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T1 - Diagnostic value of measuring BCG sonicate antigen and anti-BCG antibodies in the cerebrospinal fluid and blood of patients with tuberculous meningitis.

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AU - Wang, Chrong-Reen

AU - Shiueh, P. R.

AU - Lo, H. M.

AU - Chuang, C. Y.

AU - Hsieh, W. C.

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N2 - Fourteen cerebrospinal fluid (CSF) and paired blood samples were obtained from patients with tuberculous meningitis, seven with positive culture and seven clinical/laboratory diagnosis. Another 14 paired specimens served as control, including 7 infectious meningitis and 7 non-inflammatory neurological diseases. Four groups were thus classified, including confirmed and suspected patients, and controls with infectious meningitis and neurological diseases. Measurements of Bacillus Calmette-Guérin (BCG) sonicate antigen and IgG antibody were performed using enzyme-linked immunosorbent assay. Generally, CSF BCG sonicate antigen level and anti-BCG sonicate antibody of patients with tuberculosis meningitis were higher than in control groups; greater antigen levels were found in confirmed patients than in non-inflammatory subjects (p less than 0.05), and in suspected patients than in infectious and non-inflammatory subjects (p less than 0.05 and p less than 0.01). For serum anti-BCG sonicate levels, confirmed patients had higher antibody value than non-inflammatory subjects (p less than 0.05). To conclude, detection of high levels of both BCG sonicate antigen and antibody in CSF and blood samples shows great value in the diagnosis of tuberculous meningitis. However, given the limited samples of the current research, more data are needed to elucidate the sensitivity and specificity of such tests.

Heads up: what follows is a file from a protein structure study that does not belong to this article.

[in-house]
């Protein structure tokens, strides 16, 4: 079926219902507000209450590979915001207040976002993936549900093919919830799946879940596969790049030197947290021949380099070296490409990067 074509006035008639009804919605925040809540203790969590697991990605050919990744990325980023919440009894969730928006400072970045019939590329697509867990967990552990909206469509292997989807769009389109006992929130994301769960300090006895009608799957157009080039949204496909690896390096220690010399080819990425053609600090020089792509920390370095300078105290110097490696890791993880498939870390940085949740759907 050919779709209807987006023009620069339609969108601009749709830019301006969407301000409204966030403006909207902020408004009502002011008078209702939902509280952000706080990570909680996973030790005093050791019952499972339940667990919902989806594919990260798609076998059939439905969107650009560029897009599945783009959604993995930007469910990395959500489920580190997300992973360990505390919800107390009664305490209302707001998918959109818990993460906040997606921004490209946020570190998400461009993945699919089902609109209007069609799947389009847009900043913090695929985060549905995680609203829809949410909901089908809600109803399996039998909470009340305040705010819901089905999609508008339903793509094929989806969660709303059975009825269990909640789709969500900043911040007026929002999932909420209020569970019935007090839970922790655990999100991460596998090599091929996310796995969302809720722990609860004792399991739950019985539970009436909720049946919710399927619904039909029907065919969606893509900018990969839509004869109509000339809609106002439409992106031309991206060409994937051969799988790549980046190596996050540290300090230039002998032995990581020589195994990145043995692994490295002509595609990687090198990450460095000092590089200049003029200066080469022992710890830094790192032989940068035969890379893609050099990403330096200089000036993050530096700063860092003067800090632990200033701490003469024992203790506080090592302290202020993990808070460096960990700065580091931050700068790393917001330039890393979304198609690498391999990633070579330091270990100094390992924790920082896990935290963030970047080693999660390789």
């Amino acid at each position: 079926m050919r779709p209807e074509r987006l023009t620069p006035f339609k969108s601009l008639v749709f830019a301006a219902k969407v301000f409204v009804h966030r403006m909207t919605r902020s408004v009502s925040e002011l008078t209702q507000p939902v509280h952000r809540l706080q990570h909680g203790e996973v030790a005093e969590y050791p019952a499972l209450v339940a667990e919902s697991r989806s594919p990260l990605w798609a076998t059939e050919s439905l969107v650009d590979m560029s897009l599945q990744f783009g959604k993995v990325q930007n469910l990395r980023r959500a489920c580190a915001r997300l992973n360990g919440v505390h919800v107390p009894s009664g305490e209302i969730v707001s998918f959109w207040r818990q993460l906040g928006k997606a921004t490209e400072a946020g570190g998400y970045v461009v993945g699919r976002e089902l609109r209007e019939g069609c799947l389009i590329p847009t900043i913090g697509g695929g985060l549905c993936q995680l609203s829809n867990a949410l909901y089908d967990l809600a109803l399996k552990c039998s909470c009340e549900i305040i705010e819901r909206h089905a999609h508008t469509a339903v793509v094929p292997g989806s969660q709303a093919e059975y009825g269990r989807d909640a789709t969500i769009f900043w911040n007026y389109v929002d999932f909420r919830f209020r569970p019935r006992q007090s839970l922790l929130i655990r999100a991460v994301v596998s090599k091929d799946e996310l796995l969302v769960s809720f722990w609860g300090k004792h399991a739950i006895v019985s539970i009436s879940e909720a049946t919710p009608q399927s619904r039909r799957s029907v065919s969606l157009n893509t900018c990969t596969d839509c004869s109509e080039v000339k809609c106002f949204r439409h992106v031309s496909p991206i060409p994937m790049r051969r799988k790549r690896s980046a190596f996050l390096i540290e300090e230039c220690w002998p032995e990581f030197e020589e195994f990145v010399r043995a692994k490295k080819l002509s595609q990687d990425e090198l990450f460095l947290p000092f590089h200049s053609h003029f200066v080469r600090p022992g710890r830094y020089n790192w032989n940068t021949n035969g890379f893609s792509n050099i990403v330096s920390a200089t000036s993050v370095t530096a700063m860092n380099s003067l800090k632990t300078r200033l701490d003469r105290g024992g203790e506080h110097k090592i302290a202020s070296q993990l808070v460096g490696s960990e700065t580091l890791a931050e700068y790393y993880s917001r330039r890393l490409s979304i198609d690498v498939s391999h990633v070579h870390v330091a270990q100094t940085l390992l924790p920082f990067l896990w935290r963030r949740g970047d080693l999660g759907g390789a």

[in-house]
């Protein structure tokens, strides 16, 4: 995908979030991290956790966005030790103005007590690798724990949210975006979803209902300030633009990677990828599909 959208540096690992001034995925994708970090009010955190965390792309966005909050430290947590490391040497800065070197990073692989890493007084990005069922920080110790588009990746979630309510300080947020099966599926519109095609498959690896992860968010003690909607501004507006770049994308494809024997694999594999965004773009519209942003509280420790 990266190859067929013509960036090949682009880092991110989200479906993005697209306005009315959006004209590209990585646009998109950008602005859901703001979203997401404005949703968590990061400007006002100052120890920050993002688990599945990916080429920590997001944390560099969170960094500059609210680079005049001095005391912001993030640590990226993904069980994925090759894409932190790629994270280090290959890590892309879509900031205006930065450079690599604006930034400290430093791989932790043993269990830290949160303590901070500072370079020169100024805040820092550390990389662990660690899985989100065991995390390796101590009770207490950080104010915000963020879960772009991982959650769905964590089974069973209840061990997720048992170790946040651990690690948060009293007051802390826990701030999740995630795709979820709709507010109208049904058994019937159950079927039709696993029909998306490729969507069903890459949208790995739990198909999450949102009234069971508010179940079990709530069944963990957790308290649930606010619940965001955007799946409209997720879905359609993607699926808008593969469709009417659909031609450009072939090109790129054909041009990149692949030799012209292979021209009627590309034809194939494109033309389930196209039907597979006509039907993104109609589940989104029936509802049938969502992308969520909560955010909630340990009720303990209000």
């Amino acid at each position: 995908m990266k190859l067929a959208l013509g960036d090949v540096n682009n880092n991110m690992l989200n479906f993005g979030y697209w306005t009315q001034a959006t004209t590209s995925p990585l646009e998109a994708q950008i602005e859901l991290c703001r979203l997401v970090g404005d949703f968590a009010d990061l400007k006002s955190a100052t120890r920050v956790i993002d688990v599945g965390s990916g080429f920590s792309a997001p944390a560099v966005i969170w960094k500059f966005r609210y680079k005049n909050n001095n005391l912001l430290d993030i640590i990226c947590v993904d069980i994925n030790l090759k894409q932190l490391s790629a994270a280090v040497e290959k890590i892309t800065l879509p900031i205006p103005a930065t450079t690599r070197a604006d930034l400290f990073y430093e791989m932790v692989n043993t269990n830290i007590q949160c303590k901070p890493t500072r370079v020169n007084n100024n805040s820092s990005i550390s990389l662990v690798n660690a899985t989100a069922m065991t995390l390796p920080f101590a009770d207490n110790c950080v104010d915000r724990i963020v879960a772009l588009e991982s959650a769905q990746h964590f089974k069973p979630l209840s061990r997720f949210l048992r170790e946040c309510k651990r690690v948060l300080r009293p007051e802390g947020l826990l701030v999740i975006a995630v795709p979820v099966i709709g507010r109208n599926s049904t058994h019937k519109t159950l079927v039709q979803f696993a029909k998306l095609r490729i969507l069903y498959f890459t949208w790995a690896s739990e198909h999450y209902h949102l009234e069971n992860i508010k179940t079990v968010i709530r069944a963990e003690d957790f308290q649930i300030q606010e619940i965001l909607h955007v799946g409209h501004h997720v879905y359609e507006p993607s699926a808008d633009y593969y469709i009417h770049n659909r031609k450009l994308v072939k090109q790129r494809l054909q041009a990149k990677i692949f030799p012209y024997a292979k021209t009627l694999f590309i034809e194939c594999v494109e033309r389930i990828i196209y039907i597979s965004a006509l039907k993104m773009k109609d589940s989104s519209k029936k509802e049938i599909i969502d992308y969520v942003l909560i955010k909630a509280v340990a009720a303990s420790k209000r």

AB - Fourteen cerebrospinal fluid (CSF) and paired blood samples were obtained from patients with tuberculous meningitis, seven with positive culture and seven clinical/laboratory diagnosis. Another 14 paired specimens served as control, including 7 infectious meningitis and 7 non-inflammatory neurological diseases. Four groups were thus classified, including confirmed and suspected patients, and controls with infectious meningitis and neurological diseases. Measurements of Bacillus Calmette-Guérin (BCG) sonicate antigen and IgG antibody were performed using enzyme-linked immunosorbent assay. Generally, CSF BCG sonicate antigen level and anti-BCG sonicate antibody of patients with tuberculosis meningitis were higher than in control groups; greater antigen levels were found in confirmed patients than in non-inflammatory subjects (p less than 0.05), and in suspected patients than in infectious and non-inflammatory subjects (p less than 0.05 and p less than 0.01). For serum anti-BCG sonicate levels, confirmed patients had higher antibody value than non-inflammatory subjects (p less than 0.05). To conclude, detection of high levels of both BCG sonicate antigen and antibody in CSF and blood samples shows great value in the diagnosis of tuberculous meningitis. However, given the limited samples of the current research, more data are needed to elucidate the sensitivity and specificity of such tests.